Conservatives scrap "pointless" medical tests for welfare claimants

Jake Cordell
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More than two million people claim employment and support allowance (ESA) of up to £109 a week (Source: Getty)

People who are unable to work due to serious illness or medical conditions will no longer have to undergo "pointless" reassessments in order to receive benefits, the government has announced today.

The new changes will mean tens of thousands of people with lifelong conditions will not have to face repeated medical tests, which can take place as often as once every three months, to renew their eligibility for employment and support allowance (ESA).

More than two million people qualify for ESA which provides financial support of up to £109 per week for people who are unable to work due to disability or illness. The change will affect people who are suffering from conditions which mean they are unable to work and have no prospect of recovering, such as multiple sclerosis (MS), severe autism or Huntington's disease.

Announcing the change, Damian Green, secretary of state at the Department for Work and Pensions (DWP), said: "We want the welfare state to work for everyone, just as we want the economy to work for everyone, and there are a group of people for whom constant reassessment is pointless and which does increase their stress and anxiety levels."

Read more: What to expect from Philip Hammond's Autumn Statement

Green added the approach was "hard-headed, not hard-hearted", in what is thought to be a new take on welfare in line with Theresa May's attempt to distance herself from the David Cameron and George Osborne era, and ditch the "nasty party" moniker which has plagued the Conservatives since the 1980s.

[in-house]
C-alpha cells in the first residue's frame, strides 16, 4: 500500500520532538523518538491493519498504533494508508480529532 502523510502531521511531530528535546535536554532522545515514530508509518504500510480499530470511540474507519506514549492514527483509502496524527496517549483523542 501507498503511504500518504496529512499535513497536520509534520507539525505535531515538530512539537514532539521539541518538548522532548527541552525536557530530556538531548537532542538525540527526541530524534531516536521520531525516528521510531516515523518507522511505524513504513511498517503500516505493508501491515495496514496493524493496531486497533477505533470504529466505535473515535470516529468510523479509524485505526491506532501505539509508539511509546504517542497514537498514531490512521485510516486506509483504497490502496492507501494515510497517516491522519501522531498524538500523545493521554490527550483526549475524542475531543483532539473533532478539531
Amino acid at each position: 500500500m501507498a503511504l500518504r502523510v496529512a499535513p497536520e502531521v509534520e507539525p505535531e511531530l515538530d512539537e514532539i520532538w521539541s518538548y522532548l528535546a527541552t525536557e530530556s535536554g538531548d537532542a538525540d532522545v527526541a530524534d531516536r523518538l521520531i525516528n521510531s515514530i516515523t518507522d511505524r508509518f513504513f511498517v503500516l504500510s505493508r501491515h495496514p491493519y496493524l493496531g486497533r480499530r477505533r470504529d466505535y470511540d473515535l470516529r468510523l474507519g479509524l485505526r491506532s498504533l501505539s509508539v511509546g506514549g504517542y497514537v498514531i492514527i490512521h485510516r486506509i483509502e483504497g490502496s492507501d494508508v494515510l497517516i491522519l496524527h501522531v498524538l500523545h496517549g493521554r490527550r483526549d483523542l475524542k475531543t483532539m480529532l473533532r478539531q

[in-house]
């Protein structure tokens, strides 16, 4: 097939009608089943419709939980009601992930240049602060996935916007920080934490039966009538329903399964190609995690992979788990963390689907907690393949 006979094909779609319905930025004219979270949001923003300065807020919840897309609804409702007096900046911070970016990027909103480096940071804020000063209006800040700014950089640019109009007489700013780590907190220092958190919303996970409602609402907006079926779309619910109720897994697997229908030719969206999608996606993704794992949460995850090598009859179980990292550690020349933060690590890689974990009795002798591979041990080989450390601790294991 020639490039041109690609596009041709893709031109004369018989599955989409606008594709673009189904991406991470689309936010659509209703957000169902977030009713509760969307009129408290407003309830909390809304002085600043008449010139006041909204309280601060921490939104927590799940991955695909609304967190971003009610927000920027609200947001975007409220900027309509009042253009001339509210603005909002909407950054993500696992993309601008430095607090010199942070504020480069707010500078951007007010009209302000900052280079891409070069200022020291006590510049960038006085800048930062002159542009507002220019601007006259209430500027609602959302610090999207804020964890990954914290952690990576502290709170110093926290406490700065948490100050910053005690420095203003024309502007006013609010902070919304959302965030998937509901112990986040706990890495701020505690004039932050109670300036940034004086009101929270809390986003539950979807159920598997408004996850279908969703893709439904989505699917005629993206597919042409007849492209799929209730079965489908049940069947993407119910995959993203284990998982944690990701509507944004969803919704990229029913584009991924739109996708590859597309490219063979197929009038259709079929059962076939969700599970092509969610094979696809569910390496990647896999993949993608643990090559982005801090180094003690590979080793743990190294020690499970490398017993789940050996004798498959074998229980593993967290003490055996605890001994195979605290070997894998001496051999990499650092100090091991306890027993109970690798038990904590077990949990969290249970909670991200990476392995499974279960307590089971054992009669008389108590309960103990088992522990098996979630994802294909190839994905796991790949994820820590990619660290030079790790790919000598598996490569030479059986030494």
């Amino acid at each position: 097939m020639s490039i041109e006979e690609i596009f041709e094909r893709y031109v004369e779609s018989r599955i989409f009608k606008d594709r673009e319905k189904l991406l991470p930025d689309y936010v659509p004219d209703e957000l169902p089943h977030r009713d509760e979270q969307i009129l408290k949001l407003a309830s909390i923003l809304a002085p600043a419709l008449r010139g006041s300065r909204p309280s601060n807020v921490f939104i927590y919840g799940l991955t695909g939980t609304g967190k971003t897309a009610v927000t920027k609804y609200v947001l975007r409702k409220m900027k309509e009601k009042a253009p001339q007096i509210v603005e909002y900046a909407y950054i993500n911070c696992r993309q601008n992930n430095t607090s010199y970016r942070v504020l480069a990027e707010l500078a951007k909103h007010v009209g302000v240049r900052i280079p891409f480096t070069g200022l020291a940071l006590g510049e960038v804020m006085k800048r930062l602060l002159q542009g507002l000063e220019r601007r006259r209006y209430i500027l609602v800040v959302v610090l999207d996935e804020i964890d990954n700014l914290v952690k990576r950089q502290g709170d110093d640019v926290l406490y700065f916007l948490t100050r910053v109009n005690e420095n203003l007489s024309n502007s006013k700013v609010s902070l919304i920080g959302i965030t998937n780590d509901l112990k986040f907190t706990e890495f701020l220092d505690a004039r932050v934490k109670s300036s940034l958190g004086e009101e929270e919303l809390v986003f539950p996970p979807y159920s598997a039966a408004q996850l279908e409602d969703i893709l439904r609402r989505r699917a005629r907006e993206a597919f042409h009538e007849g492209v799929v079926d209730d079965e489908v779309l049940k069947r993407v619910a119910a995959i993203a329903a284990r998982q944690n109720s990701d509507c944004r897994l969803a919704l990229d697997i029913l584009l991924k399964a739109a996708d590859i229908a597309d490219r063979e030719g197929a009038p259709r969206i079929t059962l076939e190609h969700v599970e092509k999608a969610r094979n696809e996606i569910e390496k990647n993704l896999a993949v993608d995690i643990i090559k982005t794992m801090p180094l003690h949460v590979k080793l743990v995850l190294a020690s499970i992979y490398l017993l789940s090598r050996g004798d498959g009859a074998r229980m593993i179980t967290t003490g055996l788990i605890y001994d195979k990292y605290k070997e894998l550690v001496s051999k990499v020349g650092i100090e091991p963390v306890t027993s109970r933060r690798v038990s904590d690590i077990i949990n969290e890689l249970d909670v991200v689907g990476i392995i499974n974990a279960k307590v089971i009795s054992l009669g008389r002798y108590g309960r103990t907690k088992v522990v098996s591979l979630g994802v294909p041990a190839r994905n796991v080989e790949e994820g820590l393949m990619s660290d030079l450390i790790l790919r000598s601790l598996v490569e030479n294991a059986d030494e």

Attacks on the Conservatives' position on welfare resurfaced last year after George Osborne tried to push through multi-billion pound cuts to tax credits in his final Autumn Statement as chancellor of the exchequer. That row eventually ended with Osborne defeated and Iain Duncan Smith resigning from the cabinet, although many suggested his decision, taken in March, could have had more to do with the upcoming referendum.

Those with shorter-term conditions or who could be deemed fit-for-work at some point in the future will still have to have reassessments, which can take place anywhere between once every three months of two years.

The changes won broad support from charities and campaigning groups.

The announcement came amid a flurry of new policies and Brexit posturing ahead of the Conservative Party conference, which kicks off in Birmingham tomorrow. Theresa May also announced a new review into employment laws for those not working in traditional full-time roles, which will be led by a former chief adviser to Tony Blair, this morning. Meanwhile, big party figures such as Iain Duncan Smith and Sajid Javid have been filling weekend column inches with their Brexit wishlists.

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